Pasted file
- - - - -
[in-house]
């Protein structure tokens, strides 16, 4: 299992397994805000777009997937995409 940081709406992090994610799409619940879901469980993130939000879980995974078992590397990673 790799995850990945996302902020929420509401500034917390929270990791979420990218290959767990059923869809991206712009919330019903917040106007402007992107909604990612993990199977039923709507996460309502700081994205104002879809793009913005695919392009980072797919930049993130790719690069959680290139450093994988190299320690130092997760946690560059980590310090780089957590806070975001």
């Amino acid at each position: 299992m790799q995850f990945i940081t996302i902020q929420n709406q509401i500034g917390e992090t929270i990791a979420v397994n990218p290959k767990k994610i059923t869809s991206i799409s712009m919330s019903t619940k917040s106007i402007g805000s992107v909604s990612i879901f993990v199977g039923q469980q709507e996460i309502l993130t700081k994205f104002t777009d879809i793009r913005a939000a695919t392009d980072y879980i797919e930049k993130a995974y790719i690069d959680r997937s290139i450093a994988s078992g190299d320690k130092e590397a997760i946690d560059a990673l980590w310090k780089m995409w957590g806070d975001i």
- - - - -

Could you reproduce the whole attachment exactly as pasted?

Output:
[in-house]
């Protein structure tokens, strides 16, 4: 299992397994805000777009997937995409 940081709406992090994610799409619940879901469980993130939000879980995974078992590397990673 790799995850990945996302902020929420509401500034917390929270990791979420990218290959767990059923869809991206712009919330019903917040106007402007992107909604990612993990199977039923709507996460309502700081994205104002879809793009913005695919392009980072797919930049993130790719690069959680290139450093994988190299320690130092997760946690560059980590310090780089957590806070975001």
């Amino acid at each position: 299992m790799q995850f990945i940081t996302i902020q929420n709406q509401i500034g917390e992090t929270i990791a979420v397994n990218p290959k767990k994610i059923t869809s991206i799409s712009m919330s019903t619940k917040s106007i402007g805000s992107v909604s990612i879901f993990v199977g039923q469980q709507e996460i309502l993130t700081k994205f104002t777009d879809i793009r913005a939000a695919t392009d980072y879980i797919e930049k993130a995974y790719i690069d959680r997937s290139i450093a994988s078992g190299d320690k130092e590397a997760i946690d560059a990673l980590w310090k780089m995409w957590g806070d975001i």